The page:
How to Handle Grief When You Have Depression
Grief and depression are difficult to deal with, but they're even harder when you're dealing with both at the same time.
Grieving While You Have Depression
The death of a loved one is one of the hardest things we will ever have to experience, and unfortunately, it's something we will all go through at some point in our lives. Grieving when you have depression is an experience in itself, and we'll tell you how to handle grieving when you have depression.
The death of a family member or friend aren't the only things people grieve. Sometimes it is the death of a pet, the lose of health of youth, the loss of a job, or some other experience that is traumatic. Whatever it is, it creates a complicated grieving process in someone with depression that requires extra care.
Read on to discover some ways to care for yourself if you are experiencing grief and depression at the same time.
1. Get Into A Routine
Both grief and depression can disrupt your daily life. People need time to grieve, but when it gets to be too disruptive, making a routine for yourself is a great way to ease yourself back into normalcy. According to Sherry Hamby, PhD, research shows that maintaining a routine is actually "one of the best ways to cope with grief." They can actually be very healing for the person experience grief. Not only do routines help us get back on track, but they can also help us remember things as simple as eating and bathing while our minds are otherwise occupied with grief. You can read how to rebuild your routine here.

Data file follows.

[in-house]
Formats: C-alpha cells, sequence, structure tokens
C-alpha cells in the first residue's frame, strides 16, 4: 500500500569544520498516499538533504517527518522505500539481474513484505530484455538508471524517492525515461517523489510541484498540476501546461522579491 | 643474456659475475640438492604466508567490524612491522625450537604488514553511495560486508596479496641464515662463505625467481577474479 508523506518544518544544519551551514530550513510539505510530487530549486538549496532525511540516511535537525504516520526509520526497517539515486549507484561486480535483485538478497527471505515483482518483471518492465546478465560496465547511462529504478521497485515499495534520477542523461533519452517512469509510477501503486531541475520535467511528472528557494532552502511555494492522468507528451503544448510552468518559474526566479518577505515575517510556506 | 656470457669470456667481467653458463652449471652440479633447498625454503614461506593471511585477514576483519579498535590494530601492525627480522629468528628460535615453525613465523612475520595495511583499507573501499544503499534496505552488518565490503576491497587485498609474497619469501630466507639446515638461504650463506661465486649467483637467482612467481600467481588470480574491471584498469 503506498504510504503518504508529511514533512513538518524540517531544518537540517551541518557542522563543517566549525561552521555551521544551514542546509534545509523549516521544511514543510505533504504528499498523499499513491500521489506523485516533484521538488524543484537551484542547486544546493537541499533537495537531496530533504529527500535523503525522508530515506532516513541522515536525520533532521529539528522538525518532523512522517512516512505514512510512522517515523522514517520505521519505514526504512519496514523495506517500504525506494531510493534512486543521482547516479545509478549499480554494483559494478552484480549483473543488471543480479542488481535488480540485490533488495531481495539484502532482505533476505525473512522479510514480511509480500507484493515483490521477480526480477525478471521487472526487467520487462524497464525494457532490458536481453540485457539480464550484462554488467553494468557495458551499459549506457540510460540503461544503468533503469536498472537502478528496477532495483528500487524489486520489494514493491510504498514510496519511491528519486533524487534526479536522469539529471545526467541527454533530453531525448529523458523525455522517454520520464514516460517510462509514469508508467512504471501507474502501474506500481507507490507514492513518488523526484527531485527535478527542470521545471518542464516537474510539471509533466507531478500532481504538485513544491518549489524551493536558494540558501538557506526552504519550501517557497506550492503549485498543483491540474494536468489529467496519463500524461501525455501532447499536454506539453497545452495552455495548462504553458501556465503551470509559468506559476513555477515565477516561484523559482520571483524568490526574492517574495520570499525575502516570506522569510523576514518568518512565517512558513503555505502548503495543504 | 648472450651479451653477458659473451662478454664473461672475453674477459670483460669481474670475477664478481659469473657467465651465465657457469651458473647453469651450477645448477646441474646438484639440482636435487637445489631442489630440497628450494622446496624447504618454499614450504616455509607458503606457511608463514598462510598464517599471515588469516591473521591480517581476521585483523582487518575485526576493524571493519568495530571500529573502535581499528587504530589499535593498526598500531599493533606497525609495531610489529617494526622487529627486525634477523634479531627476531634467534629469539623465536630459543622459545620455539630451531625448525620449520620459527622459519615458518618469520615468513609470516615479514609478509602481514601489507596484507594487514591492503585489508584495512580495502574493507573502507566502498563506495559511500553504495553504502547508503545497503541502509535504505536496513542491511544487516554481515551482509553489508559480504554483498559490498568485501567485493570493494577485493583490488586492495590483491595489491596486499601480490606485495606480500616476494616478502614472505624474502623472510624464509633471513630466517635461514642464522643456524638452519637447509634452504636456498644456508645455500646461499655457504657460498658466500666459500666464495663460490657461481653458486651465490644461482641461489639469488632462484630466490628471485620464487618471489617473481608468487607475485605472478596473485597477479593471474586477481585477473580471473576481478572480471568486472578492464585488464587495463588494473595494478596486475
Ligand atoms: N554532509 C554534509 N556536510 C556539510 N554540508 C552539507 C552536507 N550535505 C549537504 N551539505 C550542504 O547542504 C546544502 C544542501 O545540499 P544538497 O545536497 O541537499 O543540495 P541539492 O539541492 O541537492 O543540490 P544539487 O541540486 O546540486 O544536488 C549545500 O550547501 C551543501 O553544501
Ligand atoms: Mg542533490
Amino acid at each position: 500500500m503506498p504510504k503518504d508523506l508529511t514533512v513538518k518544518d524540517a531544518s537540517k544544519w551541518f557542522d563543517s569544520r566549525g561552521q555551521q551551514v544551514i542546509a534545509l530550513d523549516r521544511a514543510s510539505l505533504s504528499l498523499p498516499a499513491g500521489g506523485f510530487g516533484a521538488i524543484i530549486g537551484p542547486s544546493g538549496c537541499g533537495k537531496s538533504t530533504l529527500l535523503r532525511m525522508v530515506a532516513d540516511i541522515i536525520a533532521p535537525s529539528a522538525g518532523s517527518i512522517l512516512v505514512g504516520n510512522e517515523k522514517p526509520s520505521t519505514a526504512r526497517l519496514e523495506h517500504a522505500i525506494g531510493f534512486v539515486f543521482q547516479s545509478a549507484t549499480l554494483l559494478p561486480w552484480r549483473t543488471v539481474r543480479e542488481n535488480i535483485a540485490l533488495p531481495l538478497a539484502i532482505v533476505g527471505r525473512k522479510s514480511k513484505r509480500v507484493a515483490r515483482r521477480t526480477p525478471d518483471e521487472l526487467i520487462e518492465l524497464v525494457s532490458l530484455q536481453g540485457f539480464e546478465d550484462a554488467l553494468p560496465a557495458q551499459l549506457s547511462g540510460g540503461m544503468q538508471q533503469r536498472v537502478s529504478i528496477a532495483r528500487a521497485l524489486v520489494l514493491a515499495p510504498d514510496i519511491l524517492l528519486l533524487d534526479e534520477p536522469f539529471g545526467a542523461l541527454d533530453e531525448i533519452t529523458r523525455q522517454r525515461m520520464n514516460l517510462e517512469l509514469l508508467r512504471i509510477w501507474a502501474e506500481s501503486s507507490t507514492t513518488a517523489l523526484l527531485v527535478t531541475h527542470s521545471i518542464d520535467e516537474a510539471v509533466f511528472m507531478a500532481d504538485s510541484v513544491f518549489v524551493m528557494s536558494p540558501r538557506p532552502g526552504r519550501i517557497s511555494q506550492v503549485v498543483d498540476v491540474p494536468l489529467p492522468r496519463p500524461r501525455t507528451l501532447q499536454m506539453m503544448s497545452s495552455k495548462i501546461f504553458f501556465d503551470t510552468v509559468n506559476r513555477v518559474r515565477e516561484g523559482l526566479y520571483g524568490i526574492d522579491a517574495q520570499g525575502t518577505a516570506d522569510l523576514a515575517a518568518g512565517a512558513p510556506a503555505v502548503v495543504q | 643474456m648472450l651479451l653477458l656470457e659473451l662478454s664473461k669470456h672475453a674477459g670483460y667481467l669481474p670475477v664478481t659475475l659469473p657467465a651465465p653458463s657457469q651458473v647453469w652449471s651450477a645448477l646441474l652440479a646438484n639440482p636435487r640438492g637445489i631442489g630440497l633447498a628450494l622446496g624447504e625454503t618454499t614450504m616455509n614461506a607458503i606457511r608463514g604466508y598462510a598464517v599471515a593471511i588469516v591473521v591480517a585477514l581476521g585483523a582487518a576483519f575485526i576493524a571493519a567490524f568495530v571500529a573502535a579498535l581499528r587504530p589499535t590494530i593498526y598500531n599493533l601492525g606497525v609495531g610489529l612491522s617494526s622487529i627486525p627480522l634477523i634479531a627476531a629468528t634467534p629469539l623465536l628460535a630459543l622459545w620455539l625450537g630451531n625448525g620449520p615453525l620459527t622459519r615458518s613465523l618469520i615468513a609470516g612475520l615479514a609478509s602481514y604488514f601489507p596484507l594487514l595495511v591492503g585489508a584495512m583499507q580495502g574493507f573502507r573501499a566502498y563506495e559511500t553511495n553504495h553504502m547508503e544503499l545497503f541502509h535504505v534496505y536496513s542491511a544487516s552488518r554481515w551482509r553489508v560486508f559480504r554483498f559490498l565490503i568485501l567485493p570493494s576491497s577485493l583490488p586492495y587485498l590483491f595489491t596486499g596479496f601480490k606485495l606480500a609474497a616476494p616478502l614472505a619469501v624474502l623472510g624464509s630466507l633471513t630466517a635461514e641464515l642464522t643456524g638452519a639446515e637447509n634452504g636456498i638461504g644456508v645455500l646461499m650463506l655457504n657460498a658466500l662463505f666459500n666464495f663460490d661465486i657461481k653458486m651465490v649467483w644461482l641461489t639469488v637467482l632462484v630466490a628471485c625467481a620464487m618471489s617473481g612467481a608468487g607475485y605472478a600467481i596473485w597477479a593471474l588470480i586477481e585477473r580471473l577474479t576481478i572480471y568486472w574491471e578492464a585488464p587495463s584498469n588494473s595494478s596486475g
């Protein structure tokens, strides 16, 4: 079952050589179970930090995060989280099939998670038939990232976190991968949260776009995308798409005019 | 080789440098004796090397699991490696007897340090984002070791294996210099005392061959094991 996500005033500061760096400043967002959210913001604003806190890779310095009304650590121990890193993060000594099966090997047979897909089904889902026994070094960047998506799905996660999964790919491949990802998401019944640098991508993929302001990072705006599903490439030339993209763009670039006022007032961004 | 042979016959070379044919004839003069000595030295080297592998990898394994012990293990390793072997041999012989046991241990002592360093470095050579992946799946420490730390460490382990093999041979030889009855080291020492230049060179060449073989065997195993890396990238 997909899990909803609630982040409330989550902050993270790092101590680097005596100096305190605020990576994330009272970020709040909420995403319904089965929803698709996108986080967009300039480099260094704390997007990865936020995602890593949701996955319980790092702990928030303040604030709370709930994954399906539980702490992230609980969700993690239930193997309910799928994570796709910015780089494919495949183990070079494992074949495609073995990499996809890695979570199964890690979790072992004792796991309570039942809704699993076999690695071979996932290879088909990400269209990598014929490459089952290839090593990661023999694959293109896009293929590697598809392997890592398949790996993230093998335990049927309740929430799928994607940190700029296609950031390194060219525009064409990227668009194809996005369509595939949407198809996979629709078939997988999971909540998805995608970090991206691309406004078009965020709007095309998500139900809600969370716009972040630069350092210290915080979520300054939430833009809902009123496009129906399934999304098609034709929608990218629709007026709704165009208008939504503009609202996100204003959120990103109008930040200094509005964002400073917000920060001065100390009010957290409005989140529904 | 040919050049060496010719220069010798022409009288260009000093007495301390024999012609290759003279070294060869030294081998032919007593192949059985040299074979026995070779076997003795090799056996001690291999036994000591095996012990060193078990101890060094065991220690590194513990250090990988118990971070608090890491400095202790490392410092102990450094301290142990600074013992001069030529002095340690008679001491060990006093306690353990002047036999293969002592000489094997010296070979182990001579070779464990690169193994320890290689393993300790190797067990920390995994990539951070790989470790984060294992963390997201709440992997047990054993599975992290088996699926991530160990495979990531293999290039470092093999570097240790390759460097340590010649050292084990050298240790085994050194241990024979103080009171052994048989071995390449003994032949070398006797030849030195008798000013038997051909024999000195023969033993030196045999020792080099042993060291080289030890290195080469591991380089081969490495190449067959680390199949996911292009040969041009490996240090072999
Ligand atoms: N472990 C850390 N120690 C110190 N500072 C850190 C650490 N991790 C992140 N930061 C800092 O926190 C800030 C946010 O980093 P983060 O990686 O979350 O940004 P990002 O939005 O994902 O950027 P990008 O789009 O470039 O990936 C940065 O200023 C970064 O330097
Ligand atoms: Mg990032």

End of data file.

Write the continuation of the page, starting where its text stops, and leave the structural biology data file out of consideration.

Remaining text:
2. Practice Self Care
Self care is important when you have a mental illness like depression. According to the Mayo Clinic, depression can manifest physical symptoms in the body such as weight loss or gain, insomnia or sleeping too much, and unexplained body pain, along with anxiety, suicidal thoughts, and guilt. Grief can compound these symptoms, making self care all the more important after you experience a loss.
Raphailia Michael, MA, defines self care as "any activity that we do deliberately in order to take care of our mental, emotional, and physical health." While it can seem pretty simple, Michael says that it actually something that many people overlook. When done correctly, self care can both improve your mood and reduce anxiety in your life.
3. Prepare Yourself
When it comes to grief compounded by depression, some days are going to harder than others. Some days may seem unbearable while others are hard but manageable. It's important to prepare yourself for the bad days. Creating a self care kit for your bad days can help when everything feels like too much.
Things like photographs, gifts from your loved one, and even recalling a memory may cause grief. It is best to accept that it will happen. It hurts, but fighting grief will hurt worse in the long run. Birthdays, anniversaries, and other important days are also likely to be grief triggers. These are a bit easier to prepare yourself for because you know they're coming. Consider journaling as a way to express what you're feeling and to monitor your progress.
If Things Become Too Much
Sometimes we we need help healing from our grief and depression. Talking to a professional can do wonders because they have the resources to help folks through their grief.
It may be time to talk to a therapist if:
• you're having difficulty doing every day tasks
• you lose interest in your social life
• life no longer feels worth living or purposeless
• you feel guilty or blame yourself for the death of your loved one
• you wish you were dead too
If you are feeling suicidal or like you might self harm, check out these resources:
• The National Suicide Prevention Lifeline is a phone line you can call any time of the day at 1-800-273-8255. There is also a Lifeline chat service.
• The Crisis Textline is a text service for those in need. Text the word "home" to 741741.
• IMALIVE allows people in distress to chat with a volunteer.
• Calling 911 is always an option.
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